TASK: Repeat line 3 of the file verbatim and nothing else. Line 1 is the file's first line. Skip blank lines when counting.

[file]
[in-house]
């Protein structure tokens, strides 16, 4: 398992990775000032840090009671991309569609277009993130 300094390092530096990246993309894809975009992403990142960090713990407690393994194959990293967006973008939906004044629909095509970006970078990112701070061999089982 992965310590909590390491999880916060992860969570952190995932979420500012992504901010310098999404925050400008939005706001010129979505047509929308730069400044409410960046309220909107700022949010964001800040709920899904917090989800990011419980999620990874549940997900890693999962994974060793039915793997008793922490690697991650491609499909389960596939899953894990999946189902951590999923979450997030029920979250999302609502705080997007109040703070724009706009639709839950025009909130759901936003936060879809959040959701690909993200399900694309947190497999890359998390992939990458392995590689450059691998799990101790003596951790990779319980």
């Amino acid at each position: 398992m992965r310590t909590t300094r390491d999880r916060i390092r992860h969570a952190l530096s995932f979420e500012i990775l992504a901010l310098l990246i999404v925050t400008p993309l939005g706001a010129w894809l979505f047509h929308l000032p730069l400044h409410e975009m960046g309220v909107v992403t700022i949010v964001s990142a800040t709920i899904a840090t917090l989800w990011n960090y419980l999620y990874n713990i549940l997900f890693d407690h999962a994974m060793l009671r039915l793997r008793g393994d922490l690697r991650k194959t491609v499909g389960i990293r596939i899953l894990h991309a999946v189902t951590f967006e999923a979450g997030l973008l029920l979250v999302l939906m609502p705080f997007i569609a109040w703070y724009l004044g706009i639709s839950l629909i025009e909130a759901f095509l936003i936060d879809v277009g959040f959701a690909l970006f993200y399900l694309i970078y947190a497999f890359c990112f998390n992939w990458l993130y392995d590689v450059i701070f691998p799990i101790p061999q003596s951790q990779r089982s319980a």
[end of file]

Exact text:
């Amino acid at each position: 398992m992965r310590t909590t300094r390491d999880r916060i390092r992860h969570a952190l530096s995932f979420e500012i990775l992504a901010l310098l990246i999404v925050t400008p993309l939005g706001a010129w894809l979505f047509h929308l000032p730069l400044h409410e975009m960046g309220v909107v992403t700022i949010v964001s990142a800040t709920i899904a840090t917090l989800w990011n960090y419980l999620y990874n713990i549940l997900f890693d407690h999962a994974m060793l009671r039915l793997r008793g393994d922490l690697r991650k194959t491609v499909g389960i990293r596939i899953l894990h991309a999946v189902t951590f967006e999923a979450g997030l973008l029920l979250v999302l939906m609502p705080f997007i569609a109040w703070y724009l004044g706009i639709s839950l629909i025009e909130a759901f095509l936003i936060d879809v277009g959040f959701a690909l970006f993200y399900l694309i970078y947190a497999f890359c990112f998390n992939w990458l993130y392995d590689v450059i701070f691998p799990i101790p061999q003596s951790q990779r089982s319980a």